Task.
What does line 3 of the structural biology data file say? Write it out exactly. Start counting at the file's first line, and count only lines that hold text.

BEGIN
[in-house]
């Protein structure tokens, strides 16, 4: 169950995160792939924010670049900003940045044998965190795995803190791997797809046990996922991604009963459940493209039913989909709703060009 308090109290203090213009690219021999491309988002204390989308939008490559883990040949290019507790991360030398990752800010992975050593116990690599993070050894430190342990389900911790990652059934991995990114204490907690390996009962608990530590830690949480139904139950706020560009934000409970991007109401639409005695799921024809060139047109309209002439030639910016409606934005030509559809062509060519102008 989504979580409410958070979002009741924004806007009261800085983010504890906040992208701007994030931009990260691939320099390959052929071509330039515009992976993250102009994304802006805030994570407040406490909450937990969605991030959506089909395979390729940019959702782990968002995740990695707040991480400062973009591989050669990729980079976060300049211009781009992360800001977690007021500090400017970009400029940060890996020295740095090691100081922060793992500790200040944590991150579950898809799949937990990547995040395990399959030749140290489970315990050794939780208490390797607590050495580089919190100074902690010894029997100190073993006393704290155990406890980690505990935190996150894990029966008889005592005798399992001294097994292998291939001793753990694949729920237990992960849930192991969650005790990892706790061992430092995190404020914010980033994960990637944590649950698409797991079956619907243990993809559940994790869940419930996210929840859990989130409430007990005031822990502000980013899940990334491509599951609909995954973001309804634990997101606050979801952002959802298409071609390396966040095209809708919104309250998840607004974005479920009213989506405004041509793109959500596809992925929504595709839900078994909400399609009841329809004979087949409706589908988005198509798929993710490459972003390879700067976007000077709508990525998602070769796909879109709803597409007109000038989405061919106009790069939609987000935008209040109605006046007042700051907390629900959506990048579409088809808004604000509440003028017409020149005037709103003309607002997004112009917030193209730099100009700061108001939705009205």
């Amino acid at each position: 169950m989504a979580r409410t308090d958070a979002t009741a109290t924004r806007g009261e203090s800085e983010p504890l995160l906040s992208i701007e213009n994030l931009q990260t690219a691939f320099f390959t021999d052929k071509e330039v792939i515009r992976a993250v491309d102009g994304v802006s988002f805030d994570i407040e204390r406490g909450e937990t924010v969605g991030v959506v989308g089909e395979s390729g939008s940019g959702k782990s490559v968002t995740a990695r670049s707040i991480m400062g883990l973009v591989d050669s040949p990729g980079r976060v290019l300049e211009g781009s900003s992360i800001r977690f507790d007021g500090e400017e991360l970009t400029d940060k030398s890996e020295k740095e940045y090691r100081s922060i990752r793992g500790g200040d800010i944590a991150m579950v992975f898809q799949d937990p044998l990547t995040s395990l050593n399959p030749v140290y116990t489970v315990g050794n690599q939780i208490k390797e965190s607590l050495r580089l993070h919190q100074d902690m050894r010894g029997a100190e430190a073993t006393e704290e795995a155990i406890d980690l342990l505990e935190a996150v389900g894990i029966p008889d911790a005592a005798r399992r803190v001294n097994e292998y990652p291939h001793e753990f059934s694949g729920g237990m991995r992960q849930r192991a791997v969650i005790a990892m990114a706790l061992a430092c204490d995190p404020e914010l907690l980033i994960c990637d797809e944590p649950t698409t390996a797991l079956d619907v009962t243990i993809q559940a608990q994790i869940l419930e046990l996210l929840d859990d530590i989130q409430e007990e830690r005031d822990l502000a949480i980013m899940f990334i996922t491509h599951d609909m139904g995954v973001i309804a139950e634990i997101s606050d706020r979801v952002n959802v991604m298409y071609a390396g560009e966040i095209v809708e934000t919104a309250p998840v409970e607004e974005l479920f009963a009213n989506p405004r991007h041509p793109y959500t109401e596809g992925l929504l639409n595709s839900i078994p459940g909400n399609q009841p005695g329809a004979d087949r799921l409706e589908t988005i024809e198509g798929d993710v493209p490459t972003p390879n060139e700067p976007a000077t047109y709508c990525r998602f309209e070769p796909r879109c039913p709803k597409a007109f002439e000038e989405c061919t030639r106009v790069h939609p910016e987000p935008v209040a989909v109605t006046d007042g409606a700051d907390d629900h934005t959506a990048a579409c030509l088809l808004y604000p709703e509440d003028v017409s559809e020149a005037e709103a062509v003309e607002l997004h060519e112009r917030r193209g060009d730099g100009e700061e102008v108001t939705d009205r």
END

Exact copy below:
């Amino acid at each position: 169950m989504a979580r409410t308090d958070a979002t009741a109290t924004r806007g009261e203090s800085e983010p504890l995160l906040s992208i701007e213009n994030l931009q990260t690219a691939f320099f390959t021999d052929k071509e330039v792939i515009r992976a993250v491309d102009g994304v802006s988002f805030d994570i407040e204390r406490g909450e937990t924010v969605g991030v959506v989308g089909e395979s390729g939008s940019g959702k782990s490559v968002t995740a990695r670049s707040i991480m400062g883990l973009v591989d050669s040949p990729g980079r976060v290019l300049e211009g781009s900003s992360i800001r977690f507790d007021g500090e400017e991360l970009t400029d940060k030398s890996e020295k740095e940045y090691r100081s922060i990752r793992g500790g200040d800010i944590a991150m579950v992975f898809q799949d937990p044998l990547t995040s395990l050593n399959p030749v140290y116990t489970v315990g050794n690599q939780i208490k390797e965190s607590l050495r580089l993070h919190q100074d902690m050894r010894g029997a100190e430190a073993t006393e704290e795995a155990i406890d980690l342990l505990e935190a996150v389900g894990i029966p008889d911790a005592a005798r399992r803190v001294n097994e292998y990652p291939h001793e753990f059934s694949g729920g237990m991995r992960q849930r192991a791997v969650i005790a990892m990114a706790l061992a430092c204490d995190p404020e914010l907690l980033i994960c990637d797809e944590p649950t698409t390996a797991l079956d619907v009962t243990i993809q559940a608990q994790i869940l419930e046990l996210l929840d859990d530590i989130q409430e007990e830690r005031d822990l502000a949480i980013m899940f990334i996922t491509h599951d609909m139904g995954v973001i309804a139950e634990i997101s606050d706020r979801v952002n959802v991604m298409y071609a390396g560009e966040i095209v809708e934000t919104a309250p998840v409970e607004e974005l479920f009963a009213n989506p405004r991007h041509p793109y959500t109401e596809g992925l929504l639409n595709s839900i078994p459940g909400n399609q009841p005695g329809a004979d087949r799921l409706e589908t988005i024809e198509g798929d993710v493209p490459t972003p390879n060139e700067p976007a000077t047109y709508c990525r998602f309209e070769p796909r879109c039913p709803k597409a007109f002439e000038e989405c061919t030639r106009v790069h939609p910016e987000p935008v209040a989909v109605t006046d007042g409606a700051d907390d629900h934005t959506a990048a579409c030509l088809l808004y604000p709703e509440d003028v017409s559809e020149a005037e709103a062509v003309e607002l997004h060519e112009r917030r193209g060009d730099g100009e700061e102008v108001t939705d009205r």